Author: Pam Jenkinson

Night Light Journey

Imagine hitting rock bottom and feeling drowned by despair. All hope is gone and everything seems black and bleak and lonely. 

Imagine finding a place that is full of light and hope, where a warm welcome is extended by people who care. Safety and peace provide a cushion and paths are laid to other places that can provide support and help towards a better future.

This is the vision of the Night Light Cafe.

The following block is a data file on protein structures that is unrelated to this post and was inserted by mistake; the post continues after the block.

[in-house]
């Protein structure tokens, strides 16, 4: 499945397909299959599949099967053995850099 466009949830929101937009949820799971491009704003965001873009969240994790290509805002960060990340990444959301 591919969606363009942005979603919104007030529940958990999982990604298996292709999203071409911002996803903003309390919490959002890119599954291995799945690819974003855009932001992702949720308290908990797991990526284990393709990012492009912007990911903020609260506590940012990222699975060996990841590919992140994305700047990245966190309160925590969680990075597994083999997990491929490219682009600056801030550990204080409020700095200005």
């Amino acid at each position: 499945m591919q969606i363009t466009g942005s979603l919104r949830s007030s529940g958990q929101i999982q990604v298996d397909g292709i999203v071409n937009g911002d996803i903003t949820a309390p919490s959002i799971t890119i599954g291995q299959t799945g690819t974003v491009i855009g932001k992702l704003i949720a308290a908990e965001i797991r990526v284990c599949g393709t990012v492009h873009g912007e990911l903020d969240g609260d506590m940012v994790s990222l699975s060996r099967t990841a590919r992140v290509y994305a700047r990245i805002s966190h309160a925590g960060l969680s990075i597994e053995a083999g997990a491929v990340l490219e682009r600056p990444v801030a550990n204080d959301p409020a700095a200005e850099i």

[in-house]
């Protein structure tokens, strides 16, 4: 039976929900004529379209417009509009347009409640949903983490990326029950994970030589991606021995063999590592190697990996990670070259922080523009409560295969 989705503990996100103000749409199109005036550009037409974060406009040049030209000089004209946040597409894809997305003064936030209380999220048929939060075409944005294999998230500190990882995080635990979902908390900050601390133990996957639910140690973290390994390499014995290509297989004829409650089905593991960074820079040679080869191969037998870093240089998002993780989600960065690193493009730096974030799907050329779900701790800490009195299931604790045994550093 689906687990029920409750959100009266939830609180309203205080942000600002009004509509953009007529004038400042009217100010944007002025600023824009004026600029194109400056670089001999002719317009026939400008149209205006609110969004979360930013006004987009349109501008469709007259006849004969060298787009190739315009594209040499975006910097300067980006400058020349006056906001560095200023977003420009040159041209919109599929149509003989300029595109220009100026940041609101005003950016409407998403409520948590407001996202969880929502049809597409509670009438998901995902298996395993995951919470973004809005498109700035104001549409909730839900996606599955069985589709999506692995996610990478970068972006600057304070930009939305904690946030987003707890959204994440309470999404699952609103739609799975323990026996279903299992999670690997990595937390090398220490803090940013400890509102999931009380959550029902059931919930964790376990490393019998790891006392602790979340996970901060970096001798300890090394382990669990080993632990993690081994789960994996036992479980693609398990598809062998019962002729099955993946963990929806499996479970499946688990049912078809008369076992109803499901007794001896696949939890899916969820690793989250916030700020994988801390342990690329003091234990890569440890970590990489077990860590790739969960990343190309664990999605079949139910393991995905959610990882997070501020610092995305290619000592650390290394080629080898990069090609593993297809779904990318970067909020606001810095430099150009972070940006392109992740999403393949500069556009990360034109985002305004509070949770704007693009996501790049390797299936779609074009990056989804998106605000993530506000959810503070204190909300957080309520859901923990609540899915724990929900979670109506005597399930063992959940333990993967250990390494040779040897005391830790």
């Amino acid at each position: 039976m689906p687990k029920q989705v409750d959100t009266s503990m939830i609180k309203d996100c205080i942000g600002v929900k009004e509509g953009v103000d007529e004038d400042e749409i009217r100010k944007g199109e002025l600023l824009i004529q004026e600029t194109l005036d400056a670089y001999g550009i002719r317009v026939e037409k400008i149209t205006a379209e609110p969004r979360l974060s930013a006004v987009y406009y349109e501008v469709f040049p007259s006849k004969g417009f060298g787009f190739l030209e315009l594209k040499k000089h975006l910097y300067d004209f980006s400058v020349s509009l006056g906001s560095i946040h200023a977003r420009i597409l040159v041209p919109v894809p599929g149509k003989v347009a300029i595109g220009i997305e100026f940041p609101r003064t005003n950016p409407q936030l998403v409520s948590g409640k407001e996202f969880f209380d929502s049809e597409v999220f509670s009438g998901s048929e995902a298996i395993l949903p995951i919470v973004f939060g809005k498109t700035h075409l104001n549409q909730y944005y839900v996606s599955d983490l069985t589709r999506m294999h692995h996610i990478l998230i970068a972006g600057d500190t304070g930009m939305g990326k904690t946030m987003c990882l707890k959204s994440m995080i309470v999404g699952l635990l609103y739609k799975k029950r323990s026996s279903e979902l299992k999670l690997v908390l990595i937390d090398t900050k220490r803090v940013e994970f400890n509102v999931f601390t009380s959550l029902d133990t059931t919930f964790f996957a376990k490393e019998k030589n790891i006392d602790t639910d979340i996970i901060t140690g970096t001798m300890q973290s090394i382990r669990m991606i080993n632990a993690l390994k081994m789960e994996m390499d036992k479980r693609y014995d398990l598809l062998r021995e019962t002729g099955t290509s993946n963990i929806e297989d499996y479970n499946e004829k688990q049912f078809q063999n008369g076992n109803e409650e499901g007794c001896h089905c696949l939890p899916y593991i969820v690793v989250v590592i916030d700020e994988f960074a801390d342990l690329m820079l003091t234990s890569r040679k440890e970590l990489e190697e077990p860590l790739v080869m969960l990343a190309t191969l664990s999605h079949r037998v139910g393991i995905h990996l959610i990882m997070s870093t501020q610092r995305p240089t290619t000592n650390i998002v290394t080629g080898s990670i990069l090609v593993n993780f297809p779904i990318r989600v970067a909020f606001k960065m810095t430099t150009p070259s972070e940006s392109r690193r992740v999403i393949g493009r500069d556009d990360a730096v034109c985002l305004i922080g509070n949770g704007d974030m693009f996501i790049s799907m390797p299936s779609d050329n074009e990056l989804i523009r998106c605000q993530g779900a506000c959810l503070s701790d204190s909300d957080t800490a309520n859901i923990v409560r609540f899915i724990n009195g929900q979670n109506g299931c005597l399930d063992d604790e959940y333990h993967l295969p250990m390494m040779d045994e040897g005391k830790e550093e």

A few years ago I was hearing time and again of local people who had found themselves at crisis point with their mental health and had not known where to turn. With clinical services overstretched, there was clearly a gap in provision for crisis care, particularly out of hours. I had a notion that the church could fill this gap, and began to prayerfully consult google to see what solutions other cities had found. I came across the concept of crisis cafes; safe spaces, open out of hours, to provide support for people who were experiencing a crisis in their mental health. In the past, when chatting with friends about times when we had found ourselves in that dark place of a mental health crisis, we had reflected that our situation would have been improved by the availability of such a place, being met with complete acceptance by people who are committed to providing time and attention to those in dire need of some support. So when I came across the idea of crisis cafes, I knew that this was something the churches in Lincoln could help to provide. With the assets of owning many buildings in the city and an army of people whose foundational belief is based on loving others, I wholeheartedly believed that we could achieve this dream. But how?

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